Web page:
Batch prepares to take the reins - Injuries thrust backup into spotlight

SAN DIEGO -- At the end of what was a tumultuous weekend for Steelers quarterbacks, Charlie Batch stood in the cramped locker room at Qualcomm Stadium, talking about the opportunity that appears to be presented him and embracing the chance to lead an offense that pulled out a 24-22 victory last night against the San Diego Chargers.

Sitting next to him, his head bowed, crutches propped on the locker stall, was Ben Roethlisberger, the person who should have been celebrating after the pulsating victory but instead looked as though he had thrown three interceptions in a lopsided loss.

To be sure, the game ended the way Roethlisberger intended -- with the Steelers methodically driving 40 yards for Jeff Reed's winning field goal with :06 remaining. But his contribution, which was significant for most of this Monday Night Football mayhem, was cut short when his left knee was hyperextended with 1:05 remaining.

That left Batch, an eight-year veteran who almost didn't make the 53-man roster, as the starting quarterback for a home game against the Jacksonville Jaguars on Sunday, and maybe for at least the next couple of games after that.

"Right now, all preliminary indications are that way," Batch said.

The early prognosis on Roethlisberger is this: His knee was hypextended when he threw a 9-yard pass to Antwaan Randle El and Chargers defensive end Luis Castillo rolled into his left leg as it was planted on the turf.

Roethlisberger was scheduled to have a magnetic resonance imaging exam this morning, shortly after the team's chartered plane arrived in Pittsburgh. The Steelers did not make any official comment on Roethlisberger.

"People told me it didn't look good," coach Bill Cowher said. "It looked bad from what I saw on the [stadium video] screen."

The injury to Roethlisberger came just three days after Tommy Maddox, the No. 2 quarterback, sustained a calf injury in practice Friday -- an injury similar to the one that sidelined Jerome Bettis for nearly five weeks.

Just like that, Batch has been elevated to starting quarterback, a role he hasn't assumed since he was with the Detroit Lions in 2001. Since coming to the Steelers in 2002, Batch had appeared in just three regular-season games in three years before last night. In that time, he attempted only eight passes, completing four, for 47 yards.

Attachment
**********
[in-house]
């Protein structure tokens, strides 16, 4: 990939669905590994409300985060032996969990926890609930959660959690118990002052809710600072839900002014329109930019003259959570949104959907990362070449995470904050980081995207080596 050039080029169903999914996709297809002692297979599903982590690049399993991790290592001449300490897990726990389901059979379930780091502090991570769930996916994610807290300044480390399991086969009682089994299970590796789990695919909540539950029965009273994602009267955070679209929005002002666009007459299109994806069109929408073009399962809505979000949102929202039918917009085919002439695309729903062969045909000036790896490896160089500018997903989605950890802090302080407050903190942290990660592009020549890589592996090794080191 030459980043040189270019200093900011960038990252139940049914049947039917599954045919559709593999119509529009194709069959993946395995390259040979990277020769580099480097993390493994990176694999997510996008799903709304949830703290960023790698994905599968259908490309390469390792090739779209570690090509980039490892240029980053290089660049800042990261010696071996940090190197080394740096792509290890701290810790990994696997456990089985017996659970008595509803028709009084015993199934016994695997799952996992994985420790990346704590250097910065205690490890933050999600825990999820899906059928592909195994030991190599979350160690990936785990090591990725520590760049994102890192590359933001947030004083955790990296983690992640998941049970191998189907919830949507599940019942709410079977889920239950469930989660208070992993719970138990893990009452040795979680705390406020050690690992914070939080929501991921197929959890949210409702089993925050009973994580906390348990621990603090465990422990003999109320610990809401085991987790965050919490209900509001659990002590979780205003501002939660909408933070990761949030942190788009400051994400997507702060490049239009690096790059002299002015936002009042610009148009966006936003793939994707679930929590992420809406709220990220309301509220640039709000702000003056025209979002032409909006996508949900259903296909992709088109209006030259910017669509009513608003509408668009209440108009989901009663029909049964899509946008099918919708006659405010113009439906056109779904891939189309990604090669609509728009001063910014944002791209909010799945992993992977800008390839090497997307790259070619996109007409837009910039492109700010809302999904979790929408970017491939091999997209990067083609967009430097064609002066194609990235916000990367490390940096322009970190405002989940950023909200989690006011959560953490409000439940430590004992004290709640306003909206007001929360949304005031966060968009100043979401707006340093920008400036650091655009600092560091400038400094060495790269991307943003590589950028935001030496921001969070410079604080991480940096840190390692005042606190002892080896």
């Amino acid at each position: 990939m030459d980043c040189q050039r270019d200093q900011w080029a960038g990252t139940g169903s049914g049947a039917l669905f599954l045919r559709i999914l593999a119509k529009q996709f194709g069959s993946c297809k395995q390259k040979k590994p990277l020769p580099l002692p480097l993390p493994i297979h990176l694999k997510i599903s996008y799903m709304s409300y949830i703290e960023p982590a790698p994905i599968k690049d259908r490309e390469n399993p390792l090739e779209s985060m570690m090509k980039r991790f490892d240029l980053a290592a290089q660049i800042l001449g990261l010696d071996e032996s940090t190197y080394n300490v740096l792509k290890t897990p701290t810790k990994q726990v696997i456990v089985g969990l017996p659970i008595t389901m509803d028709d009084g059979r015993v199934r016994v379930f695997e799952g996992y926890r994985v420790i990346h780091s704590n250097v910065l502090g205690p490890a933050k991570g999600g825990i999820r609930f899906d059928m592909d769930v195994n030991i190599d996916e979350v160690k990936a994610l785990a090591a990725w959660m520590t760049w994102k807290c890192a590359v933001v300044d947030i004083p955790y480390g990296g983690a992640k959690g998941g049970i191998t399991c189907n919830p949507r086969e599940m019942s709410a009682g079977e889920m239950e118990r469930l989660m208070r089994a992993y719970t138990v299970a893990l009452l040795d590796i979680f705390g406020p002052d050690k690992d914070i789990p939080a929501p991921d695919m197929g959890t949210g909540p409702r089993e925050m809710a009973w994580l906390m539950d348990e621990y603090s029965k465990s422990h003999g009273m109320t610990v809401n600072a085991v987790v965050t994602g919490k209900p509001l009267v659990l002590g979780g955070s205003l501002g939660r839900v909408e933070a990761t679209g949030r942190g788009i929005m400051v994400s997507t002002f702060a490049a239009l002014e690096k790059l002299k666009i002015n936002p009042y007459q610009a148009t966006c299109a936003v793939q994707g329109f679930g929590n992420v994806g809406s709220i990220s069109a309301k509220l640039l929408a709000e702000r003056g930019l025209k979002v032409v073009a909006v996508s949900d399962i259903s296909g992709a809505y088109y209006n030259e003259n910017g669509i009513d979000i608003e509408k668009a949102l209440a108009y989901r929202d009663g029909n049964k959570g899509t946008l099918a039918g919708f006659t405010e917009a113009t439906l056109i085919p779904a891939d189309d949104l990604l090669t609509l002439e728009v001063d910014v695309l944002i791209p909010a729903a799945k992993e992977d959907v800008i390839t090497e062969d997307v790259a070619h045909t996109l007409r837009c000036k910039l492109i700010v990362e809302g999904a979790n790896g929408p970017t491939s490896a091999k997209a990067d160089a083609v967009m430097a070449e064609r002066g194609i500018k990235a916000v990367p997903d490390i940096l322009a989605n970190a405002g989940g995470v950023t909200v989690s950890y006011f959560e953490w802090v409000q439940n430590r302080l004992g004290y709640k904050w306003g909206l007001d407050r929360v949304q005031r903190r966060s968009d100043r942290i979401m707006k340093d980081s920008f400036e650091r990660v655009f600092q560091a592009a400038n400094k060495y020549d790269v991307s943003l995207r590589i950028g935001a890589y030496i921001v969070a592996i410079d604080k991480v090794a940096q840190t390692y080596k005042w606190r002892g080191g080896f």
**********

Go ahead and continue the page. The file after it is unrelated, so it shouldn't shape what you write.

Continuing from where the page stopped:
What's more, until last night, he hadn't appeared in a regular-season game since Nov. 30, 2003. Batch, a Steel Valley High School graduate, missed the entire 2004 season when he had season-ending knee surgery in training camp.

"It's been a while," Batch said. "I'm excited for the opportunity.

"You always want to play. But you never want to wish injury on anybody. Under the circumstances, the weekend has been crazy. Tommy gets hurt and then Ben goes down."

Indeed, the three-deep quarterback position -- probably the best in the National Football League -- will be put to the test immediately. And it will be left to Batch, who earned a spot on the roster with a good showing in the final preseason game, a 21-17 victory in Carolina in which he threw the winning 45-yard touchdown pass to Sean Morey with 54 seconds remaining.

Batch didn't need any such heroics against the Chargers. All he had to do was hand the ball on three consecutive plays to Jerome Bettis to set up Reed's winning field goal.

When he came into the game, the Steelers were faced with second-and-1 at the Chargers' 29. His job was easy.

"At that point, you're just trying to get the guys fired up," Batch said. "But, at that point, I didn't have to say much."

Bettis did that himself, carrying seven times and grinding out 21 tough yards on the winning drive.

Roethlisberger supplied all the heroics earlier, making big plays with his arm and feet and displaying a calm demeanor that never got frazzled amid the white-waving towels and din that engulfed Qualcomm Stadium.

He completed 17 of 26 passes for 225 yards and a sweet 16-yard touchdown to tight end Heath Miller. He did not throw an interception for the fourth game in a row, leaving him and Oakland's Kerry Collins as the only NFL quarterbacks without an interception in 2005.

And his passer rating -- the league's best coming into the game -- was 105.4, the third time in four games it has been over 100.

Now, though, the offense gets turned over to Batch.

"You don't know when your number is going to be called," Batch said. "And when it is, you got to be ready."

Is Batch ready?

"I'm ready," he said. "I've waited a while for this."

Steelers Notebook: Injured Maddox to miss 3-4 games

SAN DIEGO -- Quarterback Tommy Maddox did not travel with the Steelers to the West Coast and will miss the next three to four games.

Maddox pulled a calf muscle in practice on Friday and was listed as doubtful on the Steelers' injury report that day. Maddox's injury is similar to the one that knocked Jerome Bettis out of the third preseason game until he returned to play here last night.

Charlie Batch, who missed all of last season with a knee injury, moved up to No. 2 behind Ben Roethlisberger.

Batch, who started his first four seasons in the league with Detroit, has not thrown a pass in a regular-season game since Nov. 30, 2003, when he threw two in Cincinnati. Since joining the Steelers as a free agent in 2002, Batch has thrown just eight passes, all in the 2003 season. He has played in only three games with them, all in 2003.

Duce is out

Halfback Duce Staley did not dress last night as coach Bill Cowher opted to make Bettis the backup to starter Willie Parker. Verron Haynes also dressed and was used as the third-down back.